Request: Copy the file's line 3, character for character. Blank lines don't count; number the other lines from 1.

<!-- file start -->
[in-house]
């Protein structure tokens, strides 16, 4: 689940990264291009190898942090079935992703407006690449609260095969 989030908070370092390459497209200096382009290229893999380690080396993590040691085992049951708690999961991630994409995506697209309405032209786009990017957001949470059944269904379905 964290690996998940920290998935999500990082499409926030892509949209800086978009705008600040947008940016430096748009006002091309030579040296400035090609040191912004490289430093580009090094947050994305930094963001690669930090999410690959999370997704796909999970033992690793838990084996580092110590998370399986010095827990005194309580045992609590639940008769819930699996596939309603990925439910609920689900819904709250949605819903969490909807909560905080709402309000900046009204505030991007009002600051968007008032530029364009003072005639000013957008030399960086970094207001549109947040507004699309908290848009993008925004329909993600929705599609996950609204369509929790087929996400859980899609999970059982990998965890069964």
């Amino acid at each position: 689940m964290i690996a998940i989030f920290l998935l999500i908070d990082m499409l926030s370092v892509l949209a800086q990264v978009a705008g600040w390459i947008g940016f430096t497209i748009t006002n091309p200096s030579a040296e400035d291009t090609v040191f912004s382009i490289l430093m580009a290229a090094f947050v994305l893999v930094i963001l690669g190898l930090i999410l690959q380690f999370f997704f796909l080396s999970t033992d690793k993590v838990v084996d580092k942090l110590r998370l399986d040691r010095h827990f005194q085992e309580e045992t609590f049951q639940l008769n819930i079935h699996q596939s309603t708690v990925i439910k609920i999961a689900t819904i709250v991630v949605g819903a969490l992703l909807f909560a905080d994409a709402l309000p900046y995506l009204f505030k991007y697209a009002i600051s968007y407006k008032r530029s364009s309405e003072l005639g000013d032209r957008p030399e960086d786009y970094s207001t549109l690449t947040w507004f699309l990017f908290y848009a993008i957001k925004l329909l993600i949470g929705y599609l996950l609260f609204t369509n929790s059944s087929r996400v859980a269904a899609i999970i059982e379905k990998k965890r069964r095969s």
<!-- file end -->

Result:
């Amino acid at each position: 689940m964290i690996a998940i989030f920290l998935l999500i908070d990082m499409l926030s370092v892509l949209a800086q990264v978009a705008g600040w390459i947008g940016f430096t497209i748009t006002n091309p200096s030579a040296e400035d291009t090609v040191f912004s382009i490289l430093m580009a290229a090094f947050v994305l893999v930094i963001l690669g190898l930090i999410l690959q380690f999370f997704f796909l080396s999970t033992d690793k993590v838990v084996d580092k942090l110590r998370l399986d040691r010095h827990f005194q085992e309580e045992t609590f049951q639940l008769n819930i079935h699996q596939s309603t708690v990925i439910k609920i999961a689900t819904i709250v991630v949605g819903a969490l992703l909807f909560a905080d994409a709402l309000p900046y995506l009204f505030k991007y697209a009002i600051s968007y407006k008032r530029s364009s309405e003072l005639g000013d032209r957008p030399e960086d786009y970094s207001t549109l690449t947040w507004f699309l990017f908290y848009a993008i957001k925004l329909l993600i949470g929705y599609l996950l609260f609204t369509n929790s059944s087929r996400v859980a269904a899609i999970i059982e379905k990998k965890r069964r095969s």